‘Le Horla, Mental Health and PMDD’ published in But You Don’t Look Sick Anthology

Invisible illnesses. If you have one, you stand a high chance of having spent a large portion of your life being misdiagnosed, misunderstood and doubted, both by medical professionals and the world at large. It is so difficult to live with this kind of gaslighting, and yet for many people (myself included) this is a day-to-day reality. It makes it so much harder to live with a debilitating condition. The new anthology from Indie Blu(e) publishing aims to address this fact, and redress the balance.

But You Don’t Look Sick

To give the book its full title, But You Don’t Look Sick: The Real Life Adventures of Fibro Bitches, Lupus Warriors, and other Superheroes Battling Invisible Illness is the latest anthology from small press publisher Indie Blu(e). Editors Kindra M. Austin, Candice Louisa Daquin, and Christine E. Ray have put together this extensive collection (totalling 540 pages) of poetry and other writings on life with invisible health conditions. I found the opening dedication extremely moving:

This anthology is dedicated to those who have been misdiagnosed
and dismissed, maligned and misunderstood—
the chronic invisible illness warriors of the world.

We see you.

BYDLS Anthology, p 12

My Contribution

‘Le Horla, Mental Health and PMDD’ is a non-fiction essay I originally published on this blog, in which I draw parallels between Guy de Maupassant’s mythical beast Le Horla, and the destructive life force that is PMDD. For those not aware of the condition, and my struggle with it, PMDD is an adverse reaction in the brain to the normal fluctuation of hormones during the luteal phase of the menstrual cycle. This basically means I spend two weeks out of every four feeling as if my body is trying to kill me.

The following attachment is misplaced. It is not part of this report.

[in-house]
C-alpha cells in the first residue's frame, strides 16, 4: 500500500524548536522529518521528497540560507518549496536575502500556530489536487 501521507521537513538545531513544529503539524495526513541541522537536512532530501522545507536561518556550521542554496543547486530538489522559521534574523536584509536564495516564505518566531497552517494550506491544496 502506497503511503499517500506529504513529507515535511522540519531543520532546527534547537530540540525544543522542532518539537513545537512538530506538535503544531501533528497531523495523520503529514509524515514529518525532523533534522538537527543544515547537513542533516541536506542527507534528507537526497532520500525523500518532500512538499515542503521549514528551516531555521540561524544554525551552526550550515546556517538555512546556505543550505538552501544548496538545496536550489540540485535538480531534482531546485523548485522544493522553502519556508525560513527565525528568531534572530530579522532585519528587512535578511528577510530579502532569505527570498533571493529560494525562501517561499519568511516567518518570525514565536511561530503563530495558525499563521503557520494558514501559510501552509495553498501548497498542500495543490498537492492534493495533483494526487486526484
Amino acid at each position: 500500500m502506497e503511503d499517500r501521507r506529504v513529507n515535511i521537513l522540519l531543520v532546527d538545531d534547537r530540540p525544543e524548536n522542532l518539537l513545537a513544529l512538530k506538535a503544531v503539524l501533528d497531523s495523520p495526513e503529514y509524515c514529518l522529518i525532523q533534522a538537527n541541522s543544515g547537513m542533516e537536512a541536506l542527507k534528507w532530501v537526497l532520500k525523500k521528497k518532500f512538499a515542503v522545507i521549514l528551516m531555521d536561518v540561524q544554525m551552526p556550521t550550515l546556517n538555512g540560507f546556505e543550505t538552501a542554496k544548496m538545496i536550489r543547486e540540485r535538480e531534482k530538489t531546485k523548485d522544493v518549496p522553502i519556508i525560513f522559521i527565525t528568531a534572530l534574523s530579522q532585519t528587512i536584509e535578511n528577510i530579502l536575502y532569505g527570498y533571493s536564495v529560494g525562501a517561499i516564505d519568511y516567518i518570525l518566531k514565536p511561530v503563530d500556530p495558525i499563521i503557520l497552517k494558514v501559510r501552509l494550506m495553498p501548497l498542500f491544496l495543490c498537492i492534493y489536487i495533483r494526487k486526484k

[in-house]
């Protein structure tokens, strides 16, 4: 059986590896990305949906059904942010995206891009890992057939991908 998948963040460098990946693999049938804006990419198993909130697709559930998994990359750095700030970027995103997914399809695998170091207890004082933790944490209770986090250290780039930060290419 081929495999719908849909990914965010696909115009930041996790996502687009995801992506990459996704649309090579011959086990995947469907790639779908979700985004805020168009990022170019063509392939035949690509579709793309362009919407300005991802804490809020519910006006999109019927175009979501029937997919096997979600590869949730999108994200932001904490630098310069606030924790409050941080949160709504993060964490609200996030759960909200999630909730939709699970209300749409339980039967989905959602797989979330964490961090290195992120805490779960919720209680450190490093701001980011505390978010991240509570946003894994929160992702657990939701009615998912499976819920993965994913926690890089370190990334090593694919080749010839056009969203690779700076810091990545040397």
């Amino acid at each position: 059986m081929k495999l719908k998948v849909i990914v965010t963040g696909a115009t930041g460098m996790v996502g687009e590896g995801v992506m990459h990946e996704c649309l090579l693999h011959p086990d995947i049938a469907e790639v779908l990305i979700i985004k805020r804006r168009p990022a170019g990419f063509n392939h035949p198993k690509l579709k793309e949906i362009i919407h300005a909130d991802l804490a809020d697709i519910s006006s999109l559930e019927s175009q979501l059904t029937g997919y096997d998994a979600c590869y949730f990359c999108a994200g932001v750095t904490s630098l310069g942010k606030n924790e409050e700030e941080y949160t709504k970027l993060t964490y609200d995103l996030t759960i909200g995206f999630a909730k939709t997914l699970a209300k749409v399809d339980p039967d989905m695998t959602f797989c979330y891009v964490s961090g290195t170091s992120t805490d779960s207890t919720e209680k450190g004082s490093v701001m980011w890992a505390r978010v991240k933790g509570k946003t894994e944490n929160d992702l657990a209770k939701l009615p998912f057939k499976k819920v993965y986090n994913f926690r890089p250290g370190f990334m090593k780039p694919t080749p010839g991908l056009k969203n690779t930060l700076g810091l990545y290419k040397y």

Estimated to affect up to 1 in 20 women of childbearing age worldwide, I have to say that I have met very few other sufferers. This must mean either the figures are wrong, or millions of women have gone undiagnosed and most likely been suffering in silence for years. This is where advocacy comes in, and I, for one, am not prepared to suffer in silence! For more information about PMDD (especially if you think you may have the condition) visit IAPMD.org. For more about my own experience with the condition, you can visit my PMDD archives.

Buy the Book!

But You Don’t Look Sick is an important publication, giving voice to those sufferers of invisible illnesses who have gone unheard for so long. It is available from the following outlets:

Amazon (print & Kindle editions), B&NBook DepositoryPothi (India only), WalmartWaterstones, and other major online book retailers including Bookshop.org and IndieBound.

29 thoughts on “‘Le Horla, Mental Health and PMDD’ published in But You Don’t Look Sick Anthology

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  1. This looks like an important collection, giving a voice to many. Congratulations, Ingrid, on sharing your challenges and contributing to the anthology.

  2. I am so glad this anthology exists. When i collapsed with chronic fatigue and fibro, it was back when it was not understood. What a battle i had, trying to get diagnosed. Finally i got referred to someone who knew what to look for. He diagnosed me in five minutes. I took a while, overdoing and crashing, till i was finally able to live within my limitations. Till then, too many doctors looked at me and said there was nothing wrong with me.

    1. In a way that what PMDD is also. The more we talk about these things, the sooner we will have better treatments and maybe even cures!

  3. This line Ingrid:
    This basically means I spend two weeks out of every four feeling as if my body is trying to kill me.
    I’m so sorry that you and others have to deal with this which is so dreadful
    This is so true of many things in life.. can’t judge a cover!! 💖 love and hugs today ❤️💖🤗🤗

  4. The onset of puberty was hell for me, trying birth control in my early 20s seemed to actually make me PMS worse and made me feel more “off” than I’d ever felt. Perimenopause in my early 40s brought on even more radical changes, leaving my doctor to wonder whether PMDD was contributing to my situation. So, I was never officially diagnosed. My poor family but knowing what it could be, helped. Interestingly, going fully through menopause is probably the best I’ve felt in my body. I hope you’ve found some relief, Ingrid! And congratulations!

    1. It sounds like you probably did have it. There must be so many women who suffer, and probably think they are crazy. Many are misdiagnosed with bipolar, and given drugs which don’t help at all. I am sure it will be a public health scandal eventually, and public apologies will be issued to all of those women who no one listened to.

      1. Maybe. I know I did feel like I was unstable, taking out everything on my family. Glad to be feeling better now. Thanks for sharing your story, Ingrid.

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